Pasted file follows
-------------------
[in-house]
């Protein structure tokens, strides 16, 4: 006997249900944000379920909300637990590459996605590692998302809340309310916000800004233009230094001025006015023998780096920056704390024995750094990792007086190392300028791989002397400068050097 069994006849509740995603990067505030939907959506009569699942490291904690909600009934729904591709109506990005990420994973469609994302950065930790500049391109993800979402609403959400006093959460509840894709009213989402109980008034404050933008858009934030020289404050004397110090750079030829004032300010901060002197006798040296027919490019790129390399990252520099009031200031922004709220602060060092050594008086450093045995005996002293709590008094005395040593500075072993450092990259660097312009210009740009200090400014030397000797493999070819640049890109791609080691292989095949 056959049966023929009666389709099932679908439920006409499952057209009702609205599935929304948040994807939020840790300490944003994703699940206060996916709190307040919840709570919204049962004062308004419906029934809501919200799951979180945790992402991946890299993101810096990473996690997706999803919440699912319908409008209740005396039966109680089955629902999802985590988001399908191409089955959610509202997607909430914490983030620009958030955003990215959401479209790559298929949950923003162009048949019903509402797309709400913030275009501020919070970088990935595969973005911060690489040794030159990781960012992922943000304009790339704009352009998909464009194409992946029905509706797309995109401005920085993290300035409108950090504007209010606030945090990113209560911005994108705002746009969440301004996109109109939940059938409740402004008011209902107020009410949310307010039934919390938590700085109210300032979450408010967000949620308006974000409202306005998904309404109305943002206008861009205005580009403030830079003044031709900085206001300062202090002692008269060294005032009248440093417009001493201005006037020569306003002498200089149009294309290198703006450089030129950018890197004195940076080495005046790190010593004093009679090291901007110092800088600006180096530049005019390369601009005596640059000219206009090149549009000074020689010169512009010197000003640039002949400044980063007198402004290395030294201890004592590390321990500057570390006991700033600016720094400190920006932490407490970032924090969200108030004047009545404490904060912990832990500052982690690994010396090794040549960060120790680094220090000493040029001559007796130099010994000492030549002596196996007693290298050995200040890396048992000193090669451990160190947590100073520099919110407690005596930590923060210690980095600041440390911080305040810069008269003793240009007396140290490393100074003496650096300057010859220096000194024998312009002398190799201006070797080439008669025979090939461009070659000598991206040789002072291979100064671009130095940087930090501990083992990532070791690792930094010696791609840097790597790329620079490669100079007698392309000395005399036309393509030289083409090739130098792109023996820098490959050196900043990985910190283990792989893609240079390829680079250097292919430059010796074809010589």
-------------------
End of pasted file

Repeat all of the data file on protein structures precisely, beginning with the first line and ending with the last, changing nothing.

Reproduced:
[in-house]
């Protein structure tokens, strides 16, 4: 006997249900944000379920909300637990590459996605590692998302809340309310916000800004233009230094001025006015023998780096920056704390024995750094990792007086190392300028791989002397400068050097 069994006849509740995603990067505030939907959506009569699942490291904690909600009934729904591709109506990005990420994973469609994302950065930790500049391109993800979402609403959400006093959460509840894709009213989402109980008034404050933008858009934030020289404050004397110090750079030829004032300010901060002197006798040296027919490019790129390399990252520099009031200031922004709220602060060092050594008086450093045995005996002293709590008094005395040593500075072993450092990259660097312009210009740009200090400014030397000797493999070819640049890109791609080691292989095949 056959049966023929009666389709099932679908439920006409499952057209009702609205599935929304948040994807939020840790300490944003994703699940206060996916709190307040919840709570919204049962004062308004419906029934809501919200799951979180945790992402991946890299993101810096990473996690997706999803919440699912319908409008209740005396039966109680089955629902999802985590988001399908191409089955959610509202997607909430914490983030620009958030955003990215959401479209790559298929949950923003162009048949019903509402797309709400913030275009501020919070970088990935595969973005911060690489040794030159990781960012992922943000304009790339704009352009998909464009194409992946029905509706797309995109401005920085993290300035409108950090504007209010606030945090990113209560911005994108705002746009969440301004996109109109939940059938409740402004008011209902107020009410949310307010039934919390938590700085109210300032979450408010967000949620308006974000409202306005998904309404109305943002206008861009205005580009403030830079003044031709900085206001300062202090002692008269060294005032009248440093417009001493201005006037020569306003002498200089149009294309290198703006450089030129950018890197004195940076080495005046790190010593004093009679090291901007110092800088600006180096530049005019390369601009005596640059000219206009090149549009000074020689010169512009010197000003640039002949400044980063007198402004290395030294201890004592590390321990500057570390006991700033600016720094400190920006932490407490970032924090969200108030004047009545404490904060912990832990500052982690690994010396090794040549960060120790680094220090000493040029001559007796130099010994000492030549002596196996007693290298050995200040890396048992000193090669451990160190947590100073520099919110407690005596930590923060210690980095600041440390911080305040810069008269003793240009007396140290490393100074003496650096300057010859220096000194024998312009002398190799201006070797080439008669025979090939461009070659000598991206040789002072291979100064671009130095940087930090501990083992990532070791690792930094010696791609840097790597790329620079490669100079007698392309000395005399036309393509030289083409090739130098792109023996820098490959050196900043990985910190283990792989893609240079390829680079250097292919430059010796074809010589």